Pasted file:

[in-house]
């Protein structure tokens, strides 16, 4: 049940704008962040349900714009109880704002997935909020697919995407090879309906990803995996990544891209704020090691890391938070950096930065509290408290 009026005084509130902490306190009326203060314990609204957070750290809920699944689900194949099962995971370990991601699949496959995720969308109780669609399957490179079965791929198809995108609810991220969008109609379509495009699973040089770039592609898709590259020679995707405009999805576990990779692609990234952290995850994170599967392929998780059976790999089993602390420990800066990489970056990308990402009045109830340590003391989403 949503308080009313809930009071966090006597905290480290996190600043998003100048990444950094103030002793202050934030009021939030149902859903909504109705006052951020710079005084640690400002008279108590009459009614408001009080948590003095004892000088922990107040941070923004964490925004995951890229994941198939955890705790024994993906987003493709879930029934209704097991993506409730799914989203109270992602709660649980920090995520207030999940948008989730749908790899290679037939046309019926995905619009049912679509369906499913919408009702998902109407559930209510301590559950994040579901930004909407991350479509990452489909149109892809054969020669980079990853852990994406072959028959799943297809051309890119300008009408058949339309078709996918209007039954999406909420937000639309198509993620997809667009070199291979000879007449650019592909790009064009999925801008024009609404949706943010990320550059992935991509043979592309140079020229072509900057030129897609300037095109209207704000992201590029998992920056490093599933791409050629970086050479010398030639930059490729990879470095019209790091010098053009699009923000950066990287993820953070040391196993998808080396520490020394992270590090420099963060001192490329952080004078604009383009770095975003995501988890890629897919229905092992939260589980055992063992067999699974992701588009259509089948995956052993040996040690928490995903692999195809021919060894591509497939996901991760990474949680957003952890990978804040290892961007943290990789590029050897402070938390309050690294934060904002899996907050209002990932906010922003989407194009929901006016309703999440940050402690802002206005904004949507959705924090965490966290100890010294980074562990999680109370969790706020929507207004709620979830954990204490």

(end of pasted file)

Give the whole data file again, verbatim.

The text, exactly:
[in-house]
């Protein structure tokens, strides 16, 4: 049940704008962040349900714009109880704002997935909020697919995407090879309906990803995996990544891209704020090691890391938070950096930065509290408290 009026005084509130902490306190009326203060314990609204957070750290809920699944689900194949099962995971370990991601699949496959995720969308109780669609399957490179079965791929198809995108609810991220969008109609379509495009699973040089770039592609898709590259020679995707405009999805576990990779692609990234952290995850994170599967392929998780059976790999089993602390420990800066990489970056990308990402009045109830340590003391989403 949503308080009313809930009071966090006597905290480290996190600043998003100048990444950094103030002793202050934030009021939030149902859903909504109705006052951020710079005084640690400002008279108590009459009614408001009080948590003095004892000088922990107040941070923004964490925004995951890229994941198939955890705790024994993906987003493709879930029934209704097991993506409730799914989203109270992602709660649980920090995520207030999940948008989730749908790899290679037939046309019926995905619009049912679509369906499913919408009702998902109407559930209510301590559950994040579901930004909407991350479509990452489909149109892809054969020669980079990853852990994406072959028959799943297809051309890119300008009408058949339309078709996918209007039954999406909420937000639309198509993620997809667009070199291979000879007449650019592909790009064009999925801008024009609404949706943010990320550059992935991509043979592309140079020229072509900057030129897609300037095109209207704000992201590029998992920056490093599933791409050629970086050479010398030639930059490729990879470095019209790091010098053009699009923000950066990287993820953070040391196993998808080396520490020394992270590090420099963060001192490329952080004078604009383009770095975003995501988890890629897919229905092992939260589980055992063992067999699974992701588009259509089948995956052993040996040690928490995903692999195809021919060894591509497939996901991760990474949680957003952890990978804040290892961007943290990789590029050897402070938390309050690294934060904002899996907050209002990932906010922003989407194009929901006016309703999440940050402690802002206005904004949507959705924090965490966290100890010294980074562990999680109370969790706020929507207004709620979830954990204490």